This does not mean that experiments are an obsolete way of generating insight. Well-designed experiments are still needed to build, feed, calibrate and validate the model, but reliable conclusions can be derived from a much smaller set of expensive and time-consuming experiments.

Computer simulation can be used in a multitude of ways in the food industry, such as to develop new products, predict results in a factory line, scale up production, bring down production costs, optimise processes for lower environmental impact, produce safer, healthier and more appealing products, gain deeper insight on consumer behaviour and market trends, extend the shelf-life of a food or beverage, test novel technologies, increase the digestibility of a food item, choose the best-performing packaging, reduce food waste and food loss, and so on. This tool can literally improve any aspect of the food industry you can think of, from field to fork and beyond.

Figure 6 – Applications of physics-based simulation in the food industry: A) optimising the hydration of barley for malt production, B) understanding the relationship between food mechanical properties and consumer acceptance, and C) choosing the best cold chain scenarios for fresh produce. Applications of physics-based simulation in the food industry: A) optimising the hydration of barley for malt production, B) understanding the relationship between food mechanical properties and consumer acceptance, and C) choosing the best cold chain scenarios for fresh produce. Sources: Montanuci et al. (2014), Samaras et al. (2023) and Han et al. (2023)

Data science vs physics-based modelling

Most people are familiar with data science, the process of extracting insights from unstructured data. It is important to note that modelling is not limited to data science, especially in the food industry. Foods and beverages are complex systems that undergo a wide range of processing stages before they reach the consumer table. To properly represent a system, you need engineers with deep knowledge not only of computational tools and data analysis, but also physics, chemistry and microbiology. A single problem in food processing engineering can include heat transfer, mass transfer, fluid flow, chemical reactions, microbial growth, electricity, and deformation (Figure 6). Not by accident, food engineering is one of the most multidisciplinary fields in engineering.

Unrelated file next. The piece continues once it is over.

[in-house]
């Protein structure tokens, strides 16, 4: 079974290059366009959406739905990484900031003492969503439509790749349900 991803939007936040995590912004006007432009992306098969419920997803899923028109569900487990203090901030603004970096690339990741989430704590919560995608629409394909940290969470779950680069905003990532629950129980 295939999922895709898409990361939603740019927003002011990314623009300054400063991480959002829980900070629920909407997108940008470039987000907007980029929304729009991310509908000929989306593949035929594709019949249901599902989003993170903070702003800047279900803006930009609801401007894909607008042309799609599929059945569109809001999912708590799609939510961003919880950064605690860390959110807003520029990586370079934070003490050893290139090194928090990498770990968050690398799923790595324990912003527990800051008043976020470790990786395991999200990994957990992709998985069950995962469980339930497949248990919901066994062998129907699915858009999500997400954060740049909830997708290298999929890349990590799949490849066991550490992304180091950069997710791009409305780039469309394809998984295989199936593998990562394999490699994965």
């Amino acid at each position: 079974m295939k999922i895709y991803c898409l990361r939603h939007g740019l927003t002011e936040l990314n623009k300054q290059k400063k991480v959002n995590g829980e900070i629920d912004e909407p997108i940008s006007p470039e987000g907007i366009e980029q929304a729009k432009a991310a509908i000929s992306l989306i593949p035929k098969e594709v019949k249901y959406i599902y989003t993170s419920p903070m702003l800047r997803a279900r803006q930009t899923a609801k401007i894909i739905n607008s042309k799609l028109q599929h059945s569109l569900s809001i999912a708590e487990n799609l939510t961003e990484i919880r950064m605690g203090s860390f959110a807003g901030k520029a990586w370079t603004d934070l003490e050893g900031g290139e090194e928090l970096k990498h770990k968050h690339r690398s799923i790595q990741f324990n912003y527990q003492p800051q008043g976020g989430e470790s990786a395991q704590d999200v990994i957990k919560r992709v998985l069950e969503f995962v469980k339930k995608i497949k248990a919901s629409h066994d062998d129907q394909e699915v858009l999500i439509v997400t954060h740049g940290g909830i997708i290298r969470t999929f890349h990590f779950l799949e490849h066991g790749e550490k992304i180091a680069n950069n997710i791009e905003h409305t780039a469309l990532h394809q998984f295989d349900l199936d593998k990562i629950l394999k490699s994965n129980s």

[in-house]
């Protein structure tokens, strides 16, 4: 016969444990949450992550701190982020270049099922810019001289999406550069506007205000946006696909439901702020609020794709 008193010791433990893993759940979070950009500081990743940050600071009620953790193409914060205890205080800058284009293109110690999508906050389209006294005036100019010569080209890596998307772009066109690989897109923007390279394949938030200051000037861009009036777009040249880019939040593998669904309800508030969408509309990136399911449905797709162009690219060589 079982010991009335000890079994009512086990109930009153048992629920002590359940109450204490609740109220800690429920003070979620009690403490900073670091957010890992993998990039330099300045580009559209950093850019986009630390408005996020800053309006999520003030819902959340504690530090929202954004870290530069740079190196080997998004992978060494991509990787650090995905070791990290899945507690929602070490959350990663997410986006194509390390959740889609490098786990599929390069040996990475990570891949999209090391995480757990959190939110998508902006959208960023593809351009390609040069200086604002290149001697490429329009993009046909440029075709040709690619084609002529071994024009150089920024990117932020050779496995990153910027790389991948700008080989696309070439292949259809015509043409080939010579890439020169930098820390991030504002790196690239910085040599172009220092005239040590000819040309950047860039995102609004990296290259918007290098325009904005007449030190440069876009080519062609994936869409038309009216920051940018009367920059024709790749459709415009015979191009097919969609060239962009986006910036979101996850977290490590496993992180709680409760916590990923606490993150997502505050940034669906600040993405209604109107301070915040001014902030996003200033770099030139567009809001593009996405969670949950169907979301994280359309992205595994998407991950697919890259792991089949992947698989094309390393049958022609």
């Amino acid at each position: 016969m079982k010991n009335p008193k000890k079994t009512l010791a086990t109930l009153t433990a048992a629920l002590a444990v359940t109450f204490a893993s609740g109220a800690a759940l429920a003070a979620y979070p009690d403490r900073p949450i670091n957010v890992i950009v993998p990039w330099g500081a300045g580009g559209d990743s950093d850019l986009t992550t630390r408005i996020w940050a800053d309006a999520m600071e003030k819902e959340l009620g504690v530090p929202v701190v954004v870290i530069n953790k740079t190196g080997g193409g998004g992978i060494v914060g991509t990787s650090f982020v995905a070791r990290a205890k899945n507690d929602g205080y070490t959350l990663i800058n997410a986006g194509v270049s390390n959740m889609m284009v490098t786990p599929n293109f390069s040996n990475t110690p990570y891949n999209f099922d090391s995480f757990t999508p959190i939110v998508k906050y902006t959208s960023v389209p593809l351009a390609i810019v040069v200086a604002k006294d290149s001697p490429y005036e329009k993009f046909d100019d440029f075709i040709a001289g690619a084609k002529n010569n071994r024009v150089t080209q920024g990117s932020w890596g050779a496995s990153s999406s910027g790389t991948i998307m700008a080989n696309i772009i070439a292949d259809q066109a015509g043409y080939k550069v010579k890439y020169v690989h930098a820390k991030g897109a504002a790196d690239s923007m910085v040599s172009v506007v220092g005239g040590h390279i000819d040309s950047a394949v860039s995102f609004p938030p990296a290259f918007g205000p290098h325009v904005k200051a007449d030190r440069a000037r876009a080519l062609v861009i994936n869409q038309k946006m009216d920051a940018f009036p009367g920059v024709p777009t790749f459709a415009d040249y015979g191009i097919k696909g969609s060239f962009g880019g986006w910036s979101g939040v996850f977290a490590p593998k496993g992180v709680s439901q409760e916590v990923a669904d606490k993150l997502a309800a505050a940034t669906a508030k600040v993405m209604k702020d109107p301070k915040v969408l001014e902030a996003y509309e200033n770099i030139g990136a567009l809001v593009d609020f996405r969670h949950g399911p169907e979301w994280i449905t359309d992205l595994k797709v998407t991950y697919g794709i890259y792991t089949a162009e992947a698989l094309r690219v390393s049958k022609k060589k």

Poor understanding of the underlying processes involved in food manufacturing leads to an inadequate representation of reality – that is what we call “rubbish in, rubbish out”. So yes, mathematical tools and computational power can solve real-world problems fast and cheaply, but you need experts to do that.

Next-generation alt proteins

The global plant-based meat sector is projected to grow from USD 8.6 billion in 2020 to USD 42.7 billion by 2028, and the cellular agriculture sector is also growing. According to the Good Food Institute, 156 companies were dedicated to cultivated meat and seafood by the end of 2022, with investments totalling USD 2.8 billion.

However, like any other niche in its infancy, the alt-protein industry faces challenges with R&D, scaling-up, regulation and commercialization, as well as the competition against a consolidated industry (animal ag) benefiting from established supply chains, large-scale production, tax breaks, governmental subsidies and traditional eating habits. But M&S can take alt-proteins from an emerging field to a mature industrial sector (Figure 7). The US-based Cultivated Meat Modeling Consortium is already working on computer modelling techniques to advance the sector.

Figure 7 – Modelling & simulation can boost the alt-protein sector. Source: Perussello (2023)

Food system transformation is inevitable (and will benefit everyone), but it is imperative to accelerate the process. Changing consumer behaviour is just part of the game, as the industry itself must change its mindset and invest in highly skilled engineers to transform vision into reality. Hard yet exciting times to be alive on this planet!